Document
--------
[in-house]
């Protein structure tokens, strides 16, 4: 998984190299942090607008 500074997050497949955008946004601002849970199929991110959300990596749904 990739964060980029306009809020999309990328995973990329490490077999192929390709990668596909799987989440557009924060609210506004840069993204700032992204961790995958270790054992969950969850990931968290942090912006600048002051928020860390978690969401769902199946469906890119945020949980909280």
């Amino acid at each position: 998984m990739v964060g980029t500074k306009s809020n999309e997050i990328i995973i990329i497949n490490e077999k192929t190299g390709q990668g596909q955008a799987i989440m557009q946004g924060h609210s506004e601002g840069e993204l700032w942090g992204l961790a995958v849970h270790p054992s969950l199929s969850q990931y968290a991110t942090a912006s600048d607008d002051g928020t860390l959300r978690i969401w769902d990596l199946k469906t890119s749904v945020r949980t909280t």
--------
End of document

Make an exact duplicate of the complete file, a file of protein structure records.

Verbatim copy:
[in-house]
């Protein structure tokens, strides 16, 4: 998984190299942090607008 500074997050497949955008946004601002849970199929991110959300990596749904 990739964060980029306009809020999309990328995973990329490490077999192929390709990668596909799987989440557009924060609210506004840069993204700032992204961790995958270790054992969950969850990931968290942090912006600048002051928020860390978690969401769902199946469906890119945020949980909280």
């Amino acid at each position: 998984m990739v964060g980029t500074k306009s809020n999309e997050i990328i995973i990329i497949n490490e077999k192929t190299g390709q990668g596909q955008a799987i989440m557009q946004g924060h609210s506004e601002g840069e993204l700032w942090g992204l961790a995958v849970h270790p054992s969950l199929s969850q990931y968290a991110t942090a912006s600048d607008d002051g928020t860390l959300r978690i969401w769902d990596l199946k469906t890119s749904v945020r949980t909280t």